Compared with directors for hire who must search for their next script, writer-directors seem to have enviable freedom and control.
Yet creativity is not always so easily summoned. Scripts from writer-directors often stem from intimate undertakings, and are expressions of deep and personal moments in their lives.
So even when auteurs have a clear idea of what they want to do, it sometimes seems as if the ideas themselves say when the time is ripe, and then demand to be written.
“It’s a very mysterious experience knowing what you’re going to do next,” says Peter Jackson, “because to me it really is like an organic thing. It’s things that sneak up on you, sometimes you’re not even aware of it.
“You literally don’t know. It’s a mystery. I certainly don’t have a plan.” But he does know what makes an idea bubble up to the top of his to-do list: “Only emotion, only the way that you feel, which is again a mysterious thing.”
It’s a common refrain among such auteurs. Each project comes in its own time.
“This Is 40,” for example, is not a movie Judd Apatow could have written or directed years ago. He had to live it, first.
“Usually I write about what I’m trying to figure out,” says the 44-year-old. “You write a movie to figure out why you’re writing the movie. The movie’s a mix between real stuff, observed stuff, and stuff I make up to keep things interesting.
“Nothing in the movie happened exactly like that — but those were the areas we were working in a fair amount of the time. My wife would never open the bathroom door to see what was taking so long (as Paul Rudd’s wife, played by Apatow’s real-life spouse, Leslie Mann, does in the film), but I fear she will.”
Likewise, “Amour,” which focuses on an elderly couple living through the wife’s slow decline, was very personal for writer-director Michael Haneke. “I had a case that was similar to the one in the film, where someone was suffering and I had to look on and cope with his suffering without being able to do anything about it,” he says through an interpreter.
Haneke insists on handling both writing and directing duties. “I don’t see myself as a director, but as an auteur,” he says. “It was never a question of using other people’s material; it’s just how I saw my position. It is only through the union of the writer and director that you can create … the kind of works I’m interested in making.”
On the other hand, Apatow says he’ll wait until after he’s written a script to decide if he’ll direct it. “If someone else can direct it as well or better than me, there’s no need for me to do it,” he says. “I’m lazy enough that I would let someone else take it on if I thought they could do it.”
For Joe Carnahan, the driving force behind “The Grey” was even more visceral: He needed a break. A break, that is, from wrestling with a studio tentpole, “Mission: Impossible III,” that he eventually quit before it went into production. So he tackled a short story called “Ghost Walker” by Ian McKenzie Jeffers that eventually became his script “The Grey.”
“This was a wonderful, spare, visceral story that was as far from the experience I’d been having as you can get,” Carnahan says. “This was the film that cured me of whatever residual resentment I had left.”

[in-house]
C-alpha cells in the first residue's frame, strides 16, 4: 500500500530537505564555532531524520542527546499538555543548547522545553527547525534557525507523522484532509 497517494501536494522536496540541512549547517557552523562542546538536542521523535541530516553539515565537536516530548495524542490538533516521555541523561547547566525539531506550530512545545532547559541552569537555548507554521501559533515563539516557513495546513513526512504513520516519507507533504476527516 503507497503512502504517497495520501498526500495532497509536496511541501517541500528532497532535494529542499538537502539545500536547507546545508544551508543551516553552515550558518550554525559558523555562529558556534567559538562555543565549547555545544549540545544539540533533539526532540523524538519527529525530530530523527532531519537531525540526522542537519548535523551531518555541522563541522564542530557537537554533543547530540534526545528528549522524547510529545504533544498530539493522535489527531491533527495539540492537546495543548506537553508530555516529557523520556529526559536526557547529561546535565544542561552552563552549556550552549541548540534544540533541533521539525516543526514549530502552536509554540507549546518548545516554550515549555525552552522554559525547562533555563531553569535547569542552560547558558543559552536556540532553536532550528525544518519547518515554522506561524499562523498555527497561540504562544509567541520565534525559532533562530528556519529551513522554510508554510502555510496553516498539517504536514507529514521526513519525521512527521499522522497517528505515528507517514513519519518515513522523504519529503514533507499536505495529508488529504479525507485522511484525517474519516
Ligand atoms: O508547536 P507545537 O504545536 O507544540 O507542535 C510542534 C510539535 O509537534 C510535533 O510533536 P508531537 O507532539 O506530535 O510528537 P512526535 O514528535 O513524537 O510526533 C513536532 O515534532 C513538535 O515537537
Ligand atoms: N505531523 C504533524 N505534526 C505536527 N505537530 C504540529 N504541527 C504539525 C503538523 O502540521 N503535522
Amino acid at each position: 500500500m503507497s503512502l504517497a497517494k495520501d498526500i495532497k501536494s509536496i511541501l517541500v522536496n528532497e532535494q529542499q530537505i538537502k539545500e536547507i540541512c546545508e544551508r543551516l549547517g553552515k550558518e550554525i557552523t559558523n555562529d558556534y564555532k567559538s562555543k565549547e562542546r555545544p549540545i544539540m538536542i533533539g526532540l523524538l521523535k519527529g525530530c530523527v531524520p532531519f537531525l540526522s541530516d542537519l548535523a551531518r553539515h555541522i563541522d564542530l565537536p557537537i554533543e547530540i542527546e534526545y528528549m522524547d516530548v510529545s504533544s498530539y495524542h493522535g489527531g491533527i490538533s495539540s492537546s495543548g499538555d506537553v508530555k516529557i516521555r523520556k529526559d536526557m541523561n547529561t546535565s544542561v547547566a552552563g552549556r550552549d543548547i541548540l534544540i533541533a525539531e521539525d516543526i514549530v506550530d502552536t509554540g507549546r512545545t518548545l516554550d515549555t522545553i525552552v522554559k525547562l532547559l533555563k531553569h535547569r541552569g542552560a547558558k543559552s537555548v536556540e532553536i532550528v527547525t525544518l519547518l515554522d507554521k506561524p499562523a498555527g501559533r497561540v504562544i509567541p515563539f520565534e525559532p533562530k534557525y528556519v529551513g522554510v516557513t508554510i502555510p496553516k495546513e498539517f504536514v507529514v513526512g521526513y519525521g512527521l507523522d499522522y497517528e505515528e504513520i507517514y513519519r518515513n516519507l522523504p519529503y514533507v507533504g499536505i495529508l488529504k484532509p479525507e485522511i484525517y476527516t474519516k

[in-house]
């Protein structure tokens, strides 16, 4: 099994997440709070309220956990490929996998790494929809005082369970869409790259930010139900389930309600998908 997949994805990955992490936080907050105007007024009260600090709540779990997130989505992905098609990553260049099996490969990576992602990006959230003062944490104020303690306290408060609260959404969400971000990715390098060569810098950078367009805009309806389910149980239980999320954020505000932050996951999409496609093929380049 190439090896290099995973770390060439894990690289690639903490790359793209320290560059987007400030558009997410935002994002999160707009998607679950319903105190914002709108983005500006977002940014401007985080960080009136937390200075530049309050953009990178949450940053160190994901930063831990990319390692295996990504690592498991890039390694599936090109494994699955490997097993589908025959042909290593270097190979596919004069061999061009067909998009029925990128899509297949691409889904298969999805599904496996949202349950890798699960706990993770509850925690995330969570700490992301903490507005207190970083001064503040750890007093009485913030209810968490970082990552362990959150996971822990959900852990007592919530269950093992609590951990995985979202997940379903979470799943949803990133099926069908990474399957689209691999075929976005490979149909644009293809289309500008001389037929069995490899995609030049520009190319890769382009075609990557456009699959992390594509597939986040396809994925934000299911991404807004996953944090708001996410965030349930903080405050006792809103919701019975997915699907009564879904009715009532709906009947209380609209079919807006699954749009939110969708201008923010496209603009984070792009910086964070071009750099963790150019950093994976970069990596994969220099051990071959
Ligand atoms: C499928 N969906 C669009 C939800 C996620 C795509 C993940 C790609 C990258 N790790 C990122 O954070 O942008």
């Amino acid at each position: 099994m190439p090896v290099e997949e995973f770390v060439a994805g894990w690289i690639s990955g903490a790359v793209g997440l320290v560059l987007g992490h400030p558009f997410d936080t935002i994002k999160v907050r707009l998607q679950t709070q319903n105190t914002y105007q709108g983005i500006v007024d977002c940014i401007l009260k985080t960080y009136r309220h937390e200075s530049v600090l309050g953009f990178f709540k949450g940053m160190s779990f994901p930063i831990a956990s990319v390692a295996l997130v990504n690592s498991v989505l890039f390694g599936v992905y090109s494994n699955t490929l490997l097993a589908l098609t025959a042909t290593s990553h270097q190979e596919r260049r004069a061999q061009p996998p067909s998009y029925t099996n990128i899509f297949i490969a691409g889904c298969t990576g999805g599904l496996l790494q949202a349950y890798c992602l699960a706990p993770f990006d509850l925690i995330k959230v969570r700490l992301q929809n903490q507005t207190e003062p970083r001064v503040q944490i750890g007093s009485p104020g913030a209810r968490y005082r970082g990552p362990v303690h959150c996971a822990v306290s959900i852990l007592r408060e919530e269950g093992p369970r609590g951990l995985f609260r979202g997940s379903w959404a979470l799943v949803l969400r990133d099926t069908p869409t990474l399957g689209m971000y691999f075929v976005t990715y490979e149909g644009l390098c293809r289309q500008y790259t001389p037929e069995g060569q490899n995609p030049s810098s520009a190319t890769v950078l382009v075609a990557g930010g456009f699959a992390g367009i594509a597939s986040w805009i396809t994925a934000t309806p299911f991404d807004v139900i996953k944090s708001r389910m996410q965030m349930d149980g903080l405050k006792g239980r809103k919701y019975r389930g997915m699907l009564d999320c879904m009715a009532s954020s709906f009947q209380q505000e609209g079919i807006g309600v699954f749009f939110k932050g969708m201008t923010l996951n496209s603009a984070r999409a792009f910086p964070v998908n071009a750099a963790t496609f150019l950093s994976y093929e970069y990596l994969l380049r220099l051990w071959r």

Carnahan had to delay “The Grey” for years so he could get the bills paid with films like “The A-Team,” but once that was complete he realized ruminating on the story for so long had helped him get a grip on it. “That gestation was really good for the process,” he says. “It took about seven years from when I read the story to when it was done.”
Like Carnahan, Paul Thomas Anderson and David O. Russell took years to get around to writing the scripts that became “The Master” and “Silver Linings Playbook,” respectively. A certain amount of distance from the initial flush of delight with an idea sometimes appears to help. P.T. Anderson notes that the original inspiration for what became “The Master” came to him years ago and was “a 90-minute more noir story about a drifter after the war. … I let it incubate for a while,” he adds, until “the material was ready.”
“Silver Linings Playbook” was sitting in Russell’s lap for so long (his adaptation was based on a book by Matthew Quick) that when it was first recommended to him, producers Sydney Pollack and Anthony Minghella were still alive. But when he returned to the story post-“Fighter,” he fell in love with its place and characters. “I realized this is a whole area I love, and I could make several films in this area, with particular places and families and neighborhoods and times,” Russell says. “That was a big discovery for me, and I love that.”
Then there are those filmmakers who have a more esoteric interest in their subject matter, and who let their imaginations guide them to the next story they want to make.
“For me, all of the movies I’ve directed are movies that I conceived of not as things to write but as movies to make,” says Wes Anderson (who co-wrote “Moonrise Kingdom” with Roman Coppola). “Writing and directing, for me, are two steps of the same process. My whole motivation to make movies in the first place was because I had stories I wanted to create and imagine.”
For many years, due to rights issues, Peter Jackson didn’t think “The Hobbit” would ever be made, and after seven years making “The Lord of the Rings” trilogy, he wasn’t interested in making it. But the rights came together, and he invited Guillermo Del Toro on to direct, only to have that incarnation of the project fall apart.
“When Guillermo left that was when emotion kicked in to some degree. The project was without a director, and it was ‘Was this fate sending us a sign?’
“We believe in fate — fate in a strange, superstitious way, where you feel you’re not in control of events and accidents happen. It wasn’t about money, it wasn’t about anything else, it felt like the projects come back to us now. The circle is complete.”
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